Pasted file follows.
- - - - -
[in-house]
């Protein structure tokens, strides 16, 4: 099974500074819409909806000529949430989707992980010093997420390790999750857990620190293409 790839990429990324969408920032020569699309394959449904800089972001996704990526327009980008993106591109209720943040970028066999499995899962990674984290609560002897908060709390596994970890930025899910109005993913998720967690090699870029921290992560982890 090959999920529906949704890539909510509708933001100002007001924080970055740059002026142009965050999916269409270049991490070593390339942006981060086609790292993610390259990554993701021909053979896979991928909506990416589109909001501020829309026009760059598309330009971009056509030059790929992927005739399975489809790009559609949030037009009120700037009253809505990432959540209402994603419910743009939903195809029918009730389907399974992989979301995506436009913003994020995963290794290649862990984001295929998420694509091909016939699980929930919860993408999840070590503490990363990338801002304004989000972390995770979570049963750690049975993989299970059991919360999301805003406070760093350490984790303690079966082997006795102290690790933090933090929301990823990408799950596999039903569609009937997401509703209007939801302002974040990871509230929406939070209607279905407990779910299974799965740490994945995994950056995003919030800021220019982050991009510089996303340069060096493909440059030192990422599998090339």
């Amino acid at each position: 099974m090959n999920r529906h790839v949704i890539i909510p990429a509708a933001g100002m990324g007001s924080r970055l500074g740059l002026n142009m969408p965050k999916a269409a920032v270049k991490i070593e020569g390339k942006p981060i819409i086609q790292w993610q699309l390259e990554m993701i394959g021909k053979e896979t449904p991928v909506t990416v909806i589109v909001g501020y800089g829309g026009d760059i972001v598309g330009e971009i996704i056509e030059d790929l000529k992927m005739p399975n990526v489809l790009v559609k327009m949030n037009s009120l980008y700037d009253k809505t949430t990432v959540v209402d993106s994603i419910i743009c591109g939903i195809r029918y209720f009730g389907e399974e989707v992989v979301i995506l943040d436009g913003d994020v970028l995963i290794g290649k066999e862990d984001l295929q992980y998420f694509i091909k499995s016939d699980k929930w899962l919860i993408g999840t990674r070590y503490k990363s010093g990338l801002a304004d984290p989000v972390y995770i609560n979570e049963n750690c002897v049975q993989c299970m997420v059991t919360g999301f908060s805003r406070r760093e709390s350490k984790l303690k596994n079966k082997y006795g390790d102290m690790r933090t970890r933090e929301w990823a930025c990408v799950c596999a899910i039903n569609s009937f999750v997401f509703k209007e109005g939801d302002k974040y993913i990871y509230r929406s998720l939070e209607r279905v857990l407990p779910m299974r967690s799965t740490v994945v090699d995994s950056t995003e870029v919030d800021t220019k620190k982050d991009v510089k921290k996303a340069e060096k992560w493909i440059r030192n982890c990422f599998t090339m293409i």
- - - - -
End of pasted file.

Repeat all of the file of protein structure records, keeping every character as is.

[in-house]
């Protein structure tokens, strides 16, 4: 099974500074819409909806000529949430989707992980010093997420390790999750857990620190293409 790839990429990324969408920032020569699309394959449904800089972001996704990526327009980008993106591109209720943040970028066999499995899962990674984290609560002897908060709390596994970890930025899910109005993913998720967690090699870029921290992560982890 090959999920529906949704890539909510509708933001100002007001924080970055740059002026142009965050999916269409270049991490070593390339942006981060086609790292993610390259990554993701021909053979896979991928909506990416589109909001501020829309026009760059598309330009971009056509030059790929992927005739399975489809790009559609949030037009009120700037009253809505990432959540209402994603419910743009939903195809029918009730389907399974992989979301995506436009913003994020995963290794290649862990984001295929998420694509091909016939699980929930919860993408999840070590503490990363990338801002304004989000972390995770979570049963750690049975993989299970059991919360999301805003406070760093350490984790303690079966082997006795102290690790933090933090929301990823990408799950596999039903569609009937997401509703209007939801302002974040990871509230929406939070209607279905407990779910299974799965740490994945995994950056995003919030800021220019982050991009510089996303340069060096493909440059030192990422599998090339």
């Amino acid at each position: 099974m090959n999920r529906h790839v949704i890539i909510p990429a509708a933001g100002m990324g007001s924080r970055l500074g740059l002026n142009m969408p965050k999916a269409a920032v270049k991490i070593e020569g390339k942006p981060i819409i086609q790292w993610q699309l390259e990554m993701i394959g021909k053979e896979t449904p991928v909506t990416v909806i589109v909001g501020y800089g829309g026009d760059i972001v598309g330009e971009i996704i056509e030059d790929l000529k992927m005739p399975n990526v489809l790009v559609k327009m949030n037009s009120l980008y700037d009253k809505t949430t990432v959540v209402d993106s994603i419910i743009c591109g939903i195809r029918y209720f009730g389907e399974e989707v992989v979301i995506l943040d436009g913003d994020v970028l995963i290794g290649k066999e862990d984001l295929q992980y998420f694509i091909k499995s016939d699980k929930w899962l919860i993408g999840t990674r070590y503490k990363s010093g990338l801002a304004d984290p989000v972390y995770i609560n979570e049963n750690c002897v049975q993989c299970m997420v059991t919360g999301f908060s805003r406070r760093e709390s350490k984790l303690k596994n079966k082997y006795g390790d102290m690790r933090t970890r933090e929301w990823a930025c990408v799950c596999a899910i039903n569609s009937f999750v997401f509703k209007e109005g939801d302002k974040y993913i990871y509230r929406s998720l939070e209607r279905v857990l407990p779910m299974r967690s799965t740490v994945v090699d995994s950056t995003e870029v919030d800021t220019k620190k982050d991009v510089k921290k996303a340069e060096k992560w493909i440059r030192n982890c990422f599998t090339m293409i």